Dopplegänger in Folklore

Dopplegangers what are they? Have you run into yourself lately? Ouch!

I for one ran into a Doppplegänger once on a busy city street. It looked exactly like a dear friend of mine, I even ran up to her to say hello. The Dopplegänger quickly turned around and glared at me as if I were crazy! I was embarrassed and apologized saying “You look exactly like a friend I know.” I shot out of there and was a bit shaken as this dopplegänger freaked me out. I haven’t seen one since this eerie event.

According to the Merriam-Webster Dictionary a Dopplegänger is a ghostly counterpart of a living person. Dopplegänger a German word means “Double-goer,” in English.

There is this eerie paranormal phenomenon that a Dopplegänger is a harbinger of bad luck. You may have also heard the term “Evil twin?” Sometimes it is used to describe real twin siblings and other times it is used to describe a Dopplegänger.

According to Wikipedia, Francis Grose’s Provincial Glossary of 1787 used the term Fetch instead, defined as the “apparition of a person living.” Catherine Crowe 1803-1876 wrote a book called The Night Side of Nature in 1848. It is about this Evil Twin paranormal phenomena making it very popular among Spiritists of the time.

Spiritism is a spiritualistic philosophy created in the 19th century by the French educator Hippolyte Léon Denizard Rivail, under thealias Allan Kardec; it proposed the study of the nature, origin, and destiny of spirits, and how they related to the corporeal world.

Ancient Egypt priests had teachings of the “Ka,” a ghostly shadow double, that looked identical to a person with similar memories, mannerisms and emotions. Egyptians believed that Heqet or Meskhenet was the Ka creator of each person, breathing it into them at the instant of their birth as the part of their soul that made the body become a living person. I find it fascinating that crows are known to be messengers of death in folklore and make the sound “Ka” when they communicate within their own murder.

In Scandinavian folklore a Vardøger is a predecessor a type of phantom double that appears in public funtioning like the real person it looks like.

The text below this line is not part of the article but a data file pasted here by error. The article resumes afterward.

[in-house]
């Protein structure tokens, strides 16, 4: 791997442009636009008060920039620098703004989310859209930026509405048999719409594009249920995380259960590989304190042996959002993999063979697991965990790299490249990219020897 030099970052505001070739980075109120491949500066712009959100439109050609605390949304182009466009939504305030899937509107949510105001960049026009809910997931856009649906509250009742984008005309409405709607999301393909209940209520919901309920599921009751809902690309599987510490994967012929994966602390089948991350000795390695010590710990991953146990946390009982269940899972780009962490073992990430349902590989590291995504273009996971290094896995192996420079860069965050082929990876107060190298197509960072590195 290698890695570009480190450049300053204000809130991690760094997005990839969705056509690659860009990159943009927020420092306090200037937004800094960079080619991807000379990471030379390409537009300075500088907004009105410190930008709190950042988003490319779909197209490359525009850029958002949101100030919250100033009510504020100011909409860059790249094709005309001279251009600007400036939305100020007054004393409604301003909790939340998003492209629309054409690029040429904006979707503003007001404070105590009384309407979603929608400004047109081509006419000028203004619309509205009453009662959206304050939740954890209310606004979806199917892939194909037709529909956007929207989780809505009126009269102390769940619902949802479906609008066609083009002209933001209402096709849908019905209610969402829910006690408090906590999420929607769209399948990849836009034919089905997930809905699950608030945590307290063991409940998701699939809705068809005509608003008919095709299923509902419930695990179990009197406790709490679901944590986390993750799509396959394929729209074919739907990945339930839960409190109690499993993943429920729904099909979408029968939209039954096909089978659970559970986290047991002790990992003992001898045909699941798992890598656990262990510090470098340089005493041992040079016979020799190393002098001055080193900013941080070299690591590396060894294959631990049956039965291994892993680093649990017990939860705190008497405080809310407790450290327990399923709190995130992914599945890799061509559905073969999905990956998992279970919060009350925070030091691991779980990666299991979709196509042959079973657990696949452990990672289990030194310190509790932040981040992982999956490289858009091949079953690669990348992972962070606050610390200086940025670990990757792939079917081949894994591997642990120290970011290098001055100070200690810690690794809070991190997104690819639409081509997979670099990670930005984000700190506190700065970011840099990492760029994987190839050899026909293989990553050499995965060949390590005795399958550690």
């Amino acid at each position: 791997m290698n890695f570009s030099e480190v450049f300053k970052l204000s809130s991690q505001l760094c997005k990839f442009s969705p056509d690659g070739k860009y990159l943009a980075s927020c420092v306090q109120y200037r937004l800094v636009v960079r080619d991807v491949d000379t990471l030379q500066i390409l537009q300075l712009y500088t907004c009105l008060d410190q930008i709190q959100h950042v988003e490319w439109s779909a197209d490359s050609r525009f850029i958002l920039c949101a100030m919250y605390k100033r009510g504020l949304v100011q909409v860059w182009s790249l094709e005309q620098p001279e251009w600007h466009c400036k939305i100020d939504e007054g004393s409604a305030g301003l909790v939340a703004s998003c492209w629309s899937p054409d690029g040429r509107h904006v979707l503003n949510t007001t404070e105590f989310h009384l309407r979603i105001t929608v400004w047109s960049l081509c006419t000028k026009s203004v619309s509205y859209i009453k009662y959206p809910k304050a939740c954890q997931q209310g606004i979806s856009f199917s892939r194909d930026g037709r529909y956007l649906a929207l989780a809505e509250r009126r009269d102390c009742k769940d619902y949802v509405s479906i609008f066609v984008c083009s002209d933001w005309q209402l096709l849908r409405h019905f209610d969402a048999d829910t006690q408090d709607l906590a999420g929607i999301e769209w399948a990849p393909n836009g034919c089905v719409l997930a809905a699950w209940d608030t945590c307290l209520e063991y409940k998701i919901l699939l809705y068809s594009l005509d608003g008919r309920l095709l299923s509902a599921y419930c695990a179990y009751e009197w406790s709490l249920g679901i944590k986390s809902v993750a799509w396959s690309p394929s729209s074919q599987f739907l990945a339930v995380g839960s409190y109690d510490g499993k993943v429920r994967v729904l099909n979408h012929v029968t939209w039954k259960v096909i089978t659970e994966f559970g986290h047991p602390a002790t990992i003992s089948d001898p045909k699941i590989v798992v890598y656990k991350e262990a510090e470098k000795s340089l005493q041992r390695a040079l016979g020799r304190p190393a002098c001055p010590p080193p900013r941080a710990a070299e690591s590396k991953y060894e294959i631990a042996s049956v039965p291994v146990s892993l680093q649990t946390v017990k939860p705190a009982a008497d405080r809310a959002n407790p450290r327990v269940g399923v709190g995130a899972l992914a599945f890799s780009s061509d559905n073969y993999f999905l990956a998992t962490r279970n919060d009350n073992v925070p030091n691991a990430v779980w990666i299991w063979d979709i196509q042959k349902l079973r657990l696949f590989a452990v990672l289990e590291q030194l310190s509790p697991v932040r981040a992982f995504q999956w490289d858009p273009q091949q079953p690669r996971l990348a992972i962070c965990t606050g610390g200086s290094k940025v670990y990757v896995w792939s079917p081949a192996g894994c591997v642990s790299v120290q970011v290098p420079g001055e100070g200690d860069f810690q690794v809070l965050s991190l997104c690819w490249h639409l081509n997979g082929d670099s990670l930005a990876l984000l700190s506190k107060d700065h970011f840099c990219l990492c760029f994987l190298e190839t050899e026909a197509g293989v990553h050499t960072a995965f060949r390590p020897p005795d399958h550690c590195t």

In Orkney Islands of Scotland folklore tales abound of wicked faeries called Trows who would replace healthy hominid babies with their own Trow babies that looked identical to the kidnapped human babies. The folks called these Trow babies Changelings.

Check out these eerie Dopplegängers in the article below by Daily Mail Co.UK.

Double lives: The Doppelgängers who don’t just look alike but LIVE alike (even though they’re complete strangers) Read more:


Dante Gabriel Rossetti, How They Met Themselves, watercolor, 1864

Here is an early folklore tale about a ghostly Dopplegänger by The Brothers Grimm, Grimm’s Saga No. 260 called ‘Ghost As Married Woman.’

In the time when Johann Casimir was Duke of Coburg*, his Master of the Stables was named G. P. von Z. This master of the stables first lived on the street called Spitalgasse, afterward in a dwelling subsequently inhabited by D. Frommann and then in a large villa outside town, which was called Rosenau. Finally he took up residence in the castle where he also acted as captain of arms. A ghostly apparition forced him to move frequently.

In appearance this spirit looked exactly like his living wife, so much so, that each time when he entered a new dwelling and sat at his table he often doubted whether he was in the presence of his true wife. For the spirit followed him out of each house and everywhere. When his wife once again suggested moving into new living quarters to avoid the ghost, the apparition began to cry out in a loud voice: “Go where you will. I will follow you, even to the ends of the earth!” This was not an idle threat for when the Master of the Stables moved out, the doors of the houses he left behind slammed shut with ferocious force. From then on the spirit was never seen in the abandoned house but only in the new residence.

Every day when the true wife dressed herself, the ghost appeared in the same clothing regardless of whether it was a fancy dress or an every-day dress and the colour of the fabric didn’t matter. This is why the wife never went about her household tasks alone, but was always accompanied by a servant. The spirit often appeared between eleven and twelve o’clock. If a priest or man of the cloth was present, the ghost did not appear. Once when Johann Pruescher the Father Confessor had been invited and the noble man and his wife and sister accompanied him down the stairs, the spirit began to climb the stairs from below at the same time. Through the wooden rail it gripped the young maid’s apron and disappeared when she began to scream. Once the spirit lay on it’s side over the threshold to the kitchen. When the cook asked “What do you want?” the spirit responded “I shall have your mistress.” But the mistress of the house never experienced any harm. Things did not go as well for the young maid, the sister of the nobleman. One time the spirit hit the girl so hard on the face that her cheek swelled up and the girl had to return to her father’s house. Finally the spirit retreated and it became peaceful in the house once more.

* John Casimir (German: Johann Kasimir) of Saxe-Coburg (Gotha, 12 June 1564 – Coburg, 16 July 1633) was the Duke of Saxe-Coburg. He was the descendant of the Ernestine branch of the House of Wettin. / Wikipedia

Sources and References:

Todd, J; Dewhurst, K. (1955). The Double: Its Psycho-Pathology and Psycho-Physiology

Wikipedia: Dopplegänger

Bane, Theresa. Encyclopedia of spirits and ghosts in world mythology. Jefferson, NC, McFarland & Company, Inc., Publishers, 2016

Grimm Saga 260 by The Brothers Grimm

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